It’s quite a hodgepodge this month, with very different genres of books:
Beware of little books designed to be easy Christmas gifts (no, I did not learn, and I was not scared away by the risque cover, either). You Better Not Cry is a set of un-Christmas stories that range from boring (boring! from the author of Running with Scissors!) to revolting, even considering the usual range of the author. Only the last story redeems itself with a sweetly ironic house flood and assorted cast of characters that attack the problem with their sometimes inept and always idiocentric ways. Delightful! But that’s only one story out of seven.
Brooklyn is the story of a young woman who is stuck in a circumscribed life in a small Irish town, living with her mother and older sister and unable to find proper work despite her accounting skills. By chance she gets to immigrate to the US where she finds employment, career opportunities, a house that’s heated through the night (she particularly enjoys that!), and a sweetheart. She then returns to Ireland for a vacation that may well be a permanent return.
I thoroughly enjoyed the first part of the book that describes her journey to America: how difficult it is for her to set on a solitary long-distance journey, her surprise at the different lifestyle in the US, the double reality of her new life and the unchanging Irish town. Then the story got less interesting. Her Italian boyfriend is almost too good to be true and it’s not clear what exactly she sees in him. And then she goes to Ireland on a visit and gets sucked into another romance? That doesn’t make much sense either. Too bad, this immigrant story started well.
Scroogenomics has a simple message: Christmas presents cost more than they are appreciated by the recipient, hence should be eschewed in favor of more “efficient” transfers of wealth like money. What a heart-warming thought. Now, it seems that we are “allowed” to give presents to our children and significant others because we know them well enough to know what, exactly, will please them. That’s a relief!
It seems that the general public doesn’t agree with economists since it treats Christmas expenditures like necessities rather than luxuries (page 97 in the book). I guess that the smart economist packages his Grinch message into small books perfectly suited to be stocking stuffers. A bit cynical, no?
How I Became a Famous Novelist starts brilliantly, with a naked attempt to gain fame (to impress an ex-girlfriend) by writing a successful novel. So the her, whose day job is to write college admission essays for barely articulate foreigners (a very entertaining part of the story), decides to create a book by the numbers, as it were, becoming more of a marketeer than a writer. It’s very funny at first, including the fake best-sellers lists and the skewering of “a year of being weird” books I’ve wondered about myself (No Impact Man, The Year of Living Biblically).
But the satire runs less and less funny and more drawn out and by the time the marketeer-author shows up at his ex-girlfriend’s wedding we know and hope that he will embarrass himself. (He does not disappoint.)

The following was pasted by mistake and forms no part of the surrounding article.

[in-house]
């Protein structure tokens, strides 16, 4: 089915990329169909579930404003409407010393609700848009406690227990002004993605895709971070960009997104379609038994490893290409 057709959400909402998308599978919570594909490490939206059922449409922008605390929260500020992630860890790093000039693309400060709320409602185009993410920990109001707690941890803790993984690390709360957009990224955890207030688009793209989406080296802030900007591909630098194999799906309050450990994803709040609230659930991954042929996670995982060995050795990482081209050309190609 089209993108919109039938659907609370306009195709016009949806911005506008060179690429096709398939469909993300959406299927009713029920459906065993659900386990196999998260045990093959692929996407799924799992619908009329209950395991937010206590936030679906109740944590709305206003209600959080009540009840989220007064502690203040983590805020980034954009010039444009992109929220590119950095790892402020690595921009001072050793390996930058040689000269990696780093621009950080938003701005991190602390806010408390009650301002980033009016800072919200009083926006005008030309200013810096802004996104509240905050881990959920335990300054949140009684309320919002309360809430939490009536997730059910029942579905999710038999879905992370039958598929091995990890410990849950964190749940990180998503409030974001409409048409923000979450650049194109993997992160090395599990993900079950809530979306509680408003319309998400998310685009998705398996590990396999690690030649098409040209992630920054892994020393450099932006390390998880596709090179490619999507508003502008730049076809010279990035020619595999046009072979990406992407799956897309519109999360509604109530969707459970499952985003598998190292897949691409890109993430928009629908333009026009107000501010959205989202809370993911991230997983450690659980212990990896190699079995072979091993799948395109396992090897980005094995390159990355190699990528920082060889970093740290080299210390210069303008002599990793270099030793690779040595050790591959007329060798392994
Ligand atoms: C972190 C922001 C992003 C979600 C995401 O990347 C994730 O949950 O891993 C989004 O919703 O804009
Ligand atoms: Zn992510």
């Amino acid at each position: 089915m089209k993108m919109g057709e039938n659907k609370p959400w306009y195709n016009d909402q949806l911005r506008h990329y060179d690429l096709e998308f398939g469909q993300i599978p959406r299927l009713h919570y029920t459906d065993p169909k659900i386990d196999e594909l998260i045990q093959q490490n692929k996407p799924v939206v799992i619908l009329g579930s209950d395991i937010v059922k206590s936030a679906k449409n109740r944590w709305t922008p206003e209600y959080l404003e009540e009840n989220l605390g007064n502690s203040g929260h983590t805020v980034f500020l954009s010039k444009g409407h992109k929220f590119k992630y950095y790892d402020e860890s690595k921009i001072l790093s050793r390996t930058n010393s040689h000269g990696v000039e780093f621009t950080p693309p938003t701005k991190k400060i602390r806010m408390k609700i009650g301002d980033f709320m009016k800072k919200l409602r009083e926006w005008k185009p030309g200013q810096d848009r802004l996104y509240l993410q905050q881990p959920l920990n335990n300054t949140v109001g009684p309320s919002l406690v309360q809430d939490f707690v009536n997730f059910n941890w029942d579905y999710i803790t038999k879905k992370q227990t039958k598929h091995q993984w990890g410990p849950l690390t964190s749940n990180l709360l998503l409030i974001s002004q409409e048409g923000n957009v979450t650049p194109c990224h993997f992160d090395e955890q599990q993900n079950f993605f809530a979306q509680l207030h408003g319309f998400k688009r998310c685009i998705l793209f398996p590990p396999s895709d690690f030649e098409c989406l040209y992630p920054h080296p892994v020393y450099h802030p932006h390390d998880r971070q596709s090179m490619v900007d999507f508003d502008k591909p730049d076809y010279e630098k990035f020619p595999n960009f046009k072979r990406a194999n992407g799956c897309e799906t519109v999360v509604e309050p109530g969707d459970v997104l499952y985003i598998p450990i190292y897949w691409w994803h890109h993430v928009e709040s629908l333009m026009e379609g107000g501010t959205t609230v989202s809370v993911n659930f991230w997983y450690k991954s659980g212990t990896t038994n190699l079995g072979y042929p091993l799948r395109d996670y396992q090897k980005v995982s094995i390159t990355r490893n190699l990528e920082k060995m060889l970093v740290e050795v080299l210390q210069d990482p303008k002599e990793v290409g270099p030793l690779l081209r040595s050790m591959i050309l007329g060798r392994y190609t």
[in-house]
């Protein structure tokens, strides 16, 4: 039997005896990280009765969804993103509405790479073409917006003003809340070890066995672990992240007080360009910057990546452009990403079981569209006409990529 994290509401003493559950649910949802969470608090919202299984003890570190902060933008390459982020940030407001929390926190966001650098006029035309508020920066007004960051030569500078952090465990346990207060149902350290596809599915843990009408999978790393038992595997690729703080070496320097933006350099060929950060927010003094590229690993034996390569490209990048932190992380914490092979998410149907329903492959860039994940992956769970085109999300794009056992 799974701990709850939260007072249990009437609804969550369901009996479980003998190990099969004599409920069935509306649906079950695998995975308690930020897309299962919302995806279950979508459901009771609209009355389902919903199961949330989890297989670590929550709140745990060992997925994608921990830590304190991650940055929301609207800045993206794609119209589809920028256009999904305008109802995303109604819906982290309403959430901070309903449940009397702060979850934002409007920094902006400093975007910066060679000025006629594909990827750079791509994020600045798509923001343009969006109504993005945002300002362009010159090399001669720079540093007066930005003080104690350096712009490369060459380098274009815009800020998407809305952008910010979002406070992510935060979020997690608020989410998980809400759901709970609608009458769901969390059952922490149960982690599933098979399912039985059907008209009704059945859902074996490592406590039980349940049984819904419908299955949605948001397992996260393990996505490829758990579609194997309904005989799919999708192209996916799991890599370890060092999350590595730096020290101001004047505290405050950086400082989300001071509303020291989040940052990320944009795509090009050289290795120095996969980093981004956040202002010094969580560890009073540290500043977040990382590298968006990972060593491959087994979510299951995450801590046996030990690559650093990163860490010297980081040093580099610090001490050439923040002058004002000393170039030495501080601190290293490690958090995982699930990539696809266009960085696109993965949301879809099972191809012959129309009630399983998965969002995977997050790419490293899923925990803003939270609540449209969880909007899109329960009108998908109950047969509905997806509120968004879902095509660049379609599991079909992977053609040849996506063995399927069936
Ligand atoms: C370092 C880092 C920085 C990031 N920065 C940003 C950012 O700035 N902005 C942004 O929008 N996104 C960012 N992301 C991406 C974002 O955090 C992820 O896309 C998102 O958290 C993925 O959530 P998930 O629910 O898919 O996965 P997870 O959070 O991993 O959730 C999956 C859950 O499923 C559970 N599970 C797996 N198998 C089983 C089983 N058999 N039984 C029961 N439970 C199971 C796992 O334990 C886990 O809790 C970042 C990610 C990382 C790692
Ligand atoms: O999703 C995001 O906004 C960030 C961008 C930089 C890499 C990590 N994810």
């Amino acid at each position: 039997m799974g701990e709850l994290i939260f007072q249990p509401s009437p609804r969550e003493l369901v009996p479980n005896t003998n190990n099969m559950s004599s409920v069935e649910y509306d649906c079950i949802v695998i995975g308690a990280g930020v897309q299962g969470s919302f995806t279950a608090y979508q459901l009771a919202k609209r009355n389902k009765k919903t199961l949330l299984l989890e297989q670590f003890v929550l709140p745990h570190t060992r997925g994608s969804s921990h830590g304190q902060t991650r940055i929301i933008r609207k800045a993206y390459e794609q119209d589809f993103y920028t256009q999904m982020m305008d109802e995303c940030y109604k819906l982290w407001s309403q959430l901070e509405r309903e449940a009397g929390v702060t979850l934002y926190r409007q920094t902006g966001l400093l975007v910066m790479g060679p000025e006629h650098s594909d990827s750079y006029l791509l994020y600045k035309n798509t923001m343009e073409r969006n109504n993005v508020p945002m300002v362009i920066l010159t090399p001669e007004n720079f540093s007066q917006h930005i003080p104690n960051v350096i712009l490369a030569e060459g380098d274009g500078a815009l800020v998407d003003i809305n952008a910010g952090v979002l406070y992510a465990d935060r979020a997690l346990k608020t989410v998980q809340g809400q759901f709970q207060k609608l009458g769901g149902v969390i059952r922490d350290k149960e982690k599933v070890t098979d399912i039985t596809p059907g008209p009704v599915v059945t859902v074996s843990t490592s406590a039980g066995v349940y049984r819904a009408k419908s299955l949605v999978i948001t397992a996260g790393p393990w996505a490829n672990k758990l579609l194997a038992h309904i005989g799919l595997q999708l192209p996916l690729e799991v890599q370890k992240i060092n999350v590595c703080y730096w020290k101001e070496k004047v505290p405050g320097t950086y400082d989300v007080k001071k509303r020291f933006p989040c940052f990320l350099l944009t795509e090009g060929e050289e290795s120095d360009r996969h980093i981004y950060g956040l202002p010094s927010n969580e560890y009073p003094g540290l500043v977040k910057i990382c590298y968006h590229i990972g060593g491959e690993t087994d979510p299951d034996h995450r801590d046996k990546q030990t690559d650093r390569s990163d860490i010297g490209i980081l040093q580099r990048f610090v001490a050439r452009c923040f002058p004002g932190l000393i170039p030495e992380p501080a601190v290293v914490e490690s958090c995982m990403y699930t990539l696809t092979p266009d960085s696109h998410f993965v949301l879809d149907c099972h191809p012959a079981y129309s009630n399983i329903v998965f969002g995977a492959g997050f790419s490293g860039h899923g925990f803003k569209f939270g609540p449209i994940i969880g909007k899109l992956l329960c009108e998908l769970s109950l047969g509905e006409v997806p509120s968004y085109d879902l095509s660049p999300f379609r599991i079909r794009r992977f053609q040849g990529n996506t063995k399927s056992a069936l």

Daniel Mendelsohn is a media critic and How Beautiful It Is And How Easily It Can Be Broken is a collection of reviews he has written over the years about books, plays, and movies, putting me in the strange situation of reviewing the reviewer. Now Mendelsohn’s approach is vastly more erudite and sweeping than mine: his reviews go on for pages , minutely analyze the nuances of the piece, and contrast it with others and past performances when applicable, so much so that reading the reviews pretty much requires that the reader be familiar with the piece to begin with. Indeed, I found that the reviews of plays I did not know were almost impossible to understand.
And for the ones I did know, I found the critic to be o so picky: nothing is ever perfect enough for him and it seems that his goal is to find the flaws, which he does, always! Where is the pleasure of reading (or watching a play)? Can’t he ever get moved by a glorious story and let the inconsistencies and imperfections just lie there, perhaps noticed but who cares if they don’t get in the way of the work?
It’s late on a Sunday afternoon and the pickings at the library are slim: now is the time to grab a book just to have one more to read, and let’s not worry too much about what it is. So that day I picked Highest Duty, the memoir by the pilot of USair 1549 that landed into the Hudson River in January 2009. Cheesiness risk: very high.
And… I loved the book! Sure, it’s not the literary masterpiece of the century, even of the month, but the ghost writer (Jeffrey Zaslow, identified right on the cover) did a wonderful job of spinning the story of the fateful five minutes of that flight into 300 enjoyable pages that are intertwined with the life story of a regular guy who takes great pains to explain that he just did his job that day. What a contrast with Bill O’Reilly, the memoir of each I reviewed yesterday! Mr. Sullenberger is always gracious, thankful for his mentors from the very first chapter, and remarkably transparent about his strengths and weaknesses as a pilot, a husband, and a father. He speaks candidly but never bitterly about the radical changes in the airline industry that result in silly practices like not feeding the pilots during flights (whoever thought that up?) or paying them only once they have pushed from the date (I now understand why waiting on the tarmac is so common!)
It would be good to think that every pilot is as dedicated as the author to safety. He was lucky that day, but also supremely well-prepared. If you like the story, I recommend listening to the conversation with the air traffic controller: it’s a great performance both of the pilot and the controller.